Teaching Programming Part 1

In my experience people generally teach programming poorly. A paper I wrote about this “Incorporating Gaming in Software Engineering Projects: Case of RMU Monopoly” will be in the next issue of http://www.iiisci.org/journal/sci/Home.asp

Summary – programming should be hands on and students should choose how to work, what to work on, and what tools to use. Instead students memorize how to write classes and learn about something they call objects, but don’t know why. Syntax is treated like witchcraft to make the program work and get an A. Also many professors are just boring and questionably interested in programming themselves. Others are arrogant and unapproachable. A good programming class lets students decide what they want to build. Lectures go over concepts and students then implement them how they see fit. Of course the instructor needs to be there to help them.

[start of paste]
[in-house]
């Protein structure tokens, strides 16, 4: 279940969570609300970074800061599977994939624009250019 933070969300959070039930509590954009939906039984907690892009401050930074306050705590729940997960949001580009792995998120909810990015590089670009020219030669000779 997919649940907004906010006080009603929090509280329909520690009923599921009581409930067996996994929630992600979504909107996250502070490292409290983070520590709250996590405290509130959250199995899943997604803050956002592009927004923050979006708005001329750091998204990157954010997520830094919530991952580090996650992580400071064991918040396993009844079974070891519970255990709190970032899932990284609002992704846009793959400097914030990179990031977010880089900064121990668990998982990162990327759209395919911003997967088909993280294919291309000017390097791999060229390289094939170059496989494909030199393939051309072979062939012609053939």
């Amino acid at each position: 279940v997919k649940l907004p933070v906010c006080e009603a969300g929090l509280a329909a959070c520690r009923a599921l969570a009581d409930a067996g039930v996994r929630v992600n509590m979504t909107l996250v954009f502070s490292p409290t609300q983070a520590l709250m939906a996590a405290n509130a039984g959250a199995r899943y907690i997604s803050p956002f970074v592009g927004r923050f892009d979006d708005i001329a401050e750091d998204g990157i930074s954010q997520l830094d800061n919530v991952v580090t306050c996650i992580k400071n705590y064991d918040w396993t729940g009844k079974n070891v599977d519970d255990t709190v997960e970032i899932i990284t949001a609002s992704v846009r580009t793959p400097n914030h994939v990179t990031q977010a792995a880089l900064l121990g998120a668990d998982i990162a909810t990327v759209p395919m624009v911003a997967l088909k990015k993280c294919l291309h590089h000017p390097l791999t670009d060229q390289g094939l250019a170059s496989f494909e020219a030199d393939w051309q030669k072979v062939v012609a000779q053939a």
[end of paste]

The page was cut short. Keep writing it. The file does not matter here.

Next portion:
Some instructors seem to think students shouldn’t be allowed to look on the Internet for answers. That just crazy. At least 50% of my time at work is spent looking around on Google. Of course students in their first programming class may need a simple program to start with. Next week I’ll talk about how I teach programming.

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